BAICKER: They said that it changed so much about their interaction with the health care system that they could now - people said that they were much more likely to have a doctor who was their doctor - go to a doctor's office instead of a clinic to have care that they described as excellent or very good.
All of these measures of access to care mapped into people's reported experiences with the health care system - that they could now find a doctor who would treat them, that they could get follow-up care if the doctor recommended something. They could actually go do it. People reported not splitting their pills or taking their medication more regularly.
All of those things are consistent with, you know, what we saw as increases in use of preventive care. We saw mammograms increase by 60 percent. Cholesterol monitoring increased by 20 percent. These are big increases in primary care use. And this maps to the way that people were able to interact with providers once they had a way to pay for the care they were getting.
BLUMBERG: OK. So you saw these - there was, sort of, a very different reality, basically. Any other big changes that came through in that first initial wave of analysis?
BAICKER: Well, people reported their health to be much better once they were insured. We asked people things like, would you describe your health as excellent, very good, good, fair or poor? And the probability that they reported themselves in good, very good or excellent health increased by 25 percent. The probability of screening positive for depression went down by 10 percent. The probability that they said that their report - that their health was getting worse over the last six months went down by 40 percent. So these are major improvements in self-reported health.
But I want to insert a caveat on how to interpret those. Those improvements in self-reported health manifested themselves within a couple of months of people being insured, even though increases in utilization took longer to occur. So you do have to wonder what exactly people are telling you about.
Are they telling you just about their physical health, even though you've asked them about their physical health? Or are they also telling you about their overall well-being - that their, you know, stress from debt or not having access to care or being worried about whether they're going to get their medication next month - all of that probably played into people's answers about their health as much as their actual physical health did.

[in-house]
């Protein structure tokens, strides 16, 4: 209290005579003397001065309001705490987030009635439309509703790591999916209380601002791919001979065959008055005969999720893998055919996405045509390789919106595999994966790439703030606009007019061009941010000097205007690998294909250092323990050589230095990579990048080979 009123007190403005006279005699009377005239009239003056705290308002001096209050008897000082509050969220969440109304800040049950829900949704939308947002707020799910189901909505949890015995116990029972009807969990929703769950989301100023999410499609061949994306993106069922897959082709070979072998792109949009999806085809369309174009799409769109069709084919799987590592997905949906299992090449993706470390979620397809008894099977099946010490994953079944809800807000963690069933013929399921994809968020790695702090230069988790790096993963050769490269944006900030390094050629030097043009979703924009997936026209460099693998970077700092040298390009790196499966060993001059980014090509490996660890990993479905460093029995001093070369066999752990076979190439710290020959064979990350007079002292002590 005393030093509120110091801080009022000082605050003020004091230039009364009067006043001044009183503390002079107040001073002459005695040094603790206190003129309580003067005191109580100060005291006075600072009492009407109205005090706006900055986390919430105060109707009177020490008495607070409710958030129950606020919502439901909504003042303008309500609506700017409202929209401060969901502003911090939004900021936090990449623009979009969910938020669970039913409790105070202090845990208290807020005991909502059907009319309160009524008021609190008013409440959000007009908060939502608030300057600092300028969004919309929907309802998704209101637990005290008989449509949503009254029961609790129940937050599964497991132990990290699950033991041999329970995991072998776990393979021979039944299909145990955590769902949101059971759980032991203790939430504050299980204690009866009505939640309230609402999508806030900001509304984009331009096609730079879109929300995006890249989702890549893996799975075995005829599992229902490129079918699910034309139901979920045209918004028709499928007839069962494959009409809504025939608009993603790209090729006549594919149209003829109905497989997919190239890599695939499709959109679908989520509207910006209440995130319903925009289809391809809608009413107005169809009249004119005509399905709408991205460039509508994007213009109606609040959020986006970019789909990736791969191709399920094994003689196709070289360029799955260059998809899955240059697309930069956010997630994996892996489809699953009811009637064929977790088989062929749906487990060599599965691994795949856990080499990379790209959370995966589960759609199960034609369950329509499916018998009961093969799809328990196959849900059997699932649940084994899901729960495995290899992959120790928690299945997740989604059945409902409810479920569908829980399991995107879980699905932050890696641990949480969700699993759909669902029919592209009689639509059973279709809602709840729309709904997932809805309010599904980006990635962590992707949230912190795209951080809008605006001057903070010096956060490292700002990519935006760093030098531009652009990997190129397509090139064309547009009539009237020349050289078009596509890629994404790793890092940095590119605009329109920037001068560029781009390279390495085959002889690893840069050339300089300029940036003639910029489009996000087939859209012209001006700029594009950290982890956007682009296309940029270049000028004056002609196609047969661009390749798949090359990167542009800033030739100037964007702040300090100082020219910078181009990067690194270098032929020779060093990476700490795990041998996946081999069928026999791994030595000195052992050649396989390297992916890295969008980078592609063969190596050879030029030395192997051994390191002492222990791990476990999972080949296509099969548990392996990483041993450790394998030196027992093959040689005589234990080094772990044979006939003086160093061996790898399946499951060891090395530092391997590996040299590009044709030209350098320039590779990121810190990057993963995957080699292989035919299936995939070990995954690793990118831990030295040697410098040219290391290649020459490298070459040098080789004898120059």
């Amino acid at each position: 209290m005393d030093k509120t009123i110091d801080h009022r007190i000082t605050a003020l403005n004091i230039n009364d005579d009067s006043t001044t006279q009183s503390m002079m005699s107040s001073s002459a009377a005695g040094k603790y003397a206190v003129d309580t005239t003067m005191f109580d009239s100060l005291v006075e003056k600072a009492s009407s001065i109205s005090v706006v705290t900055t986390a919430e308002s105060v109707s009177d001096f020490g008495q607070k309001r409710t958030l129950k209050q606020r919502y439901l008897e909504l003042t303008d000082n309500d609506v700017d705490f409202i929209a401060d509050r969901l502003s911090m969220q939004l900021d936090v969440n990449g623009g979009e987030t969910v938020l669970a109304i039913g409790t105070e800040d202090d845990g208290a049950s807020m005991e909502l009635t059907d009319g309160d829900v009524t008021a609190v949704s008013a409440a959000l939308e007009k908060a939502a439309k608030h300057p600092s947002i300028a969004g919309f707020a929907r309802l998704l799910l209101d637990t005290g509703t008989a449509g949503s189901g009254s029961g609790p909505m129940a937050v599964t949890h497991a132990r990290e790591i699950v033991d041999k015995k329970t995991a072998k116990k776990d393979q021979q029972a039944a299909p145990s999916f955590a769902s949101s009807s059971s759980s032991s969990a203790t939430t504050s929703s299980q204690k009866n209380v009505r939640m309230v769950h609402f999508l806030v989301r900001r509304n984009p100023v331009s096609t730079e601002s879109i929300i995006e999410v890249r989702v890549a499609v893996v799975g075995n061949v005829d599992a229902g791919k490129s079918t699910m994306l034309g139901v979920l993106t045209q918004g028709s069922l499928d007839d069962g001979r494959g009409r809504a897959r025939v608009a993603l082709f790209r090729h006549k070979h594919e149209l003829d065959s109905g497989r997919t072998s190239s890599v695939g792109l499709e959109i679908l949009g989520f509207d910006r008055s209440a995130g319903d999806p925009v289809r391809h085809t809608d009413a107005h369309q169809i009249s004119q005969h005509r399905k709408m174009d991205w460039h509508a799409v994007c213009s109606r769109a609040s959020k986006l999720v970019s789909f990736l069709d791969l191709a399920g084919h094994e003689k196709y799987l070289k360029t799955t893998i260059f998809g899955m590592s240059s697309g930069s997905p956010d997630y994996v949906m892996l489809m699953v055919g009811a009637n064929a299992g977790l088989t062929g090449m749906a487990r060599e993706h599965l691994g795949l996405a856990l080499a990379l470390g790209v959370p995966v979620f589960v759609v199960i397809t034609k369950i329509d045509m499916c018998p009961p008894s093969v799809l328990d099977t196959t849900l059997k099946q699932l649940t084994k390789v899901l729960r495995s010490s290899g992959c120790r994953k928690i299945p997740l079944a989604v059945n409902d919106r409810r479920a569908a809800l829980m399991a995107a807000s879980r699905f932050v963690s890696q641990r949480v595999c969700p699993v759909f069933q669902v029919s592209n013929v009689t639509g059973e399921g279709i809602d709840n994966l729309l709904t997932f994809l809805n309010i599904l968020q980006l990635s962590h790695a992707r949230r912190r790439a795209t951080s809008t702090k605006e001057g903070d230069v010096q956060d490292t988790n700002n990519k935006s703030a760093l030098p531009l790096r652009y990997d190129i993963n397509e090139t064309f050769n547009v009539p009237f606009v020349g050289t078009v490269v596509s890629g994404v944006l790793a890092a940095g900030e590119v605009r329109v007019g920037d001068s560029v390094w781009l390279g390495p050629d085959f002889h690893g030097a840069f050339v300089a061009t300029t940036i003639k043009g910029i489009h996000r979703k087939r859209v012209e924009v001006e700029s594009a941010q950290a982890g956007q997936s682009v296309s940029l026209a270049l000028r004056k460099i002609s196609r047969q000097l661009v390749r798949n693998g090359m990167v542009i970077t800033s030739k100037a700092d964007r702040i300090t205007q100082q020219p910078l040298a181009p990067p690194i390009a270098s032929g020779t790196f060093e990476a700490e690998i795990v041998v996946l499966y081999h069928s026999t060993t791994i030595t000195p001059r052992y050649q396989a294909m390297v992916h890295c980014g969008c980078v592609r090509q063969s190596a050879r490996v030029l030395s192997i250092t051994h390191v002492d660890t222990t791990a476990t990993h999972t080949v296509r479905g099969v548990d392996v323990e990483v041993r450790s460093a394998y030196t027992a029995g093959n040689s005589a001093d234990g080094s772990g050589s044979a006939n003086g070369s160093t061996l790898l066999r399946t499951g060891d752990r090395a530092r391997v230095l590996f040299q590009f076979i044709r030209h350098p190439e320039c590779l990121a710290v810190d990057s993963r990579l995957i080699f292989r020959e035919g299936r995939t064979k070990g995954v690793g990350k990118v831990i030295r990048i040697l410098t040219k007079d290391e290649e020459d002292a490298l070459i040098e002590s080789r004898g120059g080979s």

But that said, you know, as a policymaker, the question is, what do you care about? Do you just care about things like people's blood pressure? Or do you also care about depression? Which, I would think most policymakers do. But then one step further, what about generalized strain and, you know, well - how it affects people's well-being more broadly cast?
BLUMBERG: So let me just ask you, to what extent already has your study answered some of these questions that were out there?
BAICKER: I think there was a little something in our study for everyone to hate, which is a sign of a good study. The - it put to rest two very different arguments about the effect of expanding Medicaid to low-income adults, which is exactly the population we're seeing covered under the Affordable Care Act's Medicaid expansions.
On the one hand, some people said Medicaid is terrible insurance. It doesn't pay providers enough. People who gain access to Medicaid get a card. But they don't really get increased access to high-quality health care, so it's not going to improve their health by much. And our study says, no, Medicaid actually improves people's well-being along all these different dimensions in a measurable way.
On the other extreme, some people said, well, expanding Medicaid will actually save money. People will stop going to the emergency department. They'll stop going to the hospital. They'll get preventive care. It'll improve their health by so much that it actually pays for itself. And we should expand Medicaid because it'll actually save us money. And our study says, no, it costs money when you expand Medicaid. People consumed about 25 percent more health care. So it's not free. Although, it looks like it increases health care use by less than you would naively think if you just used the existing non-experimental studies.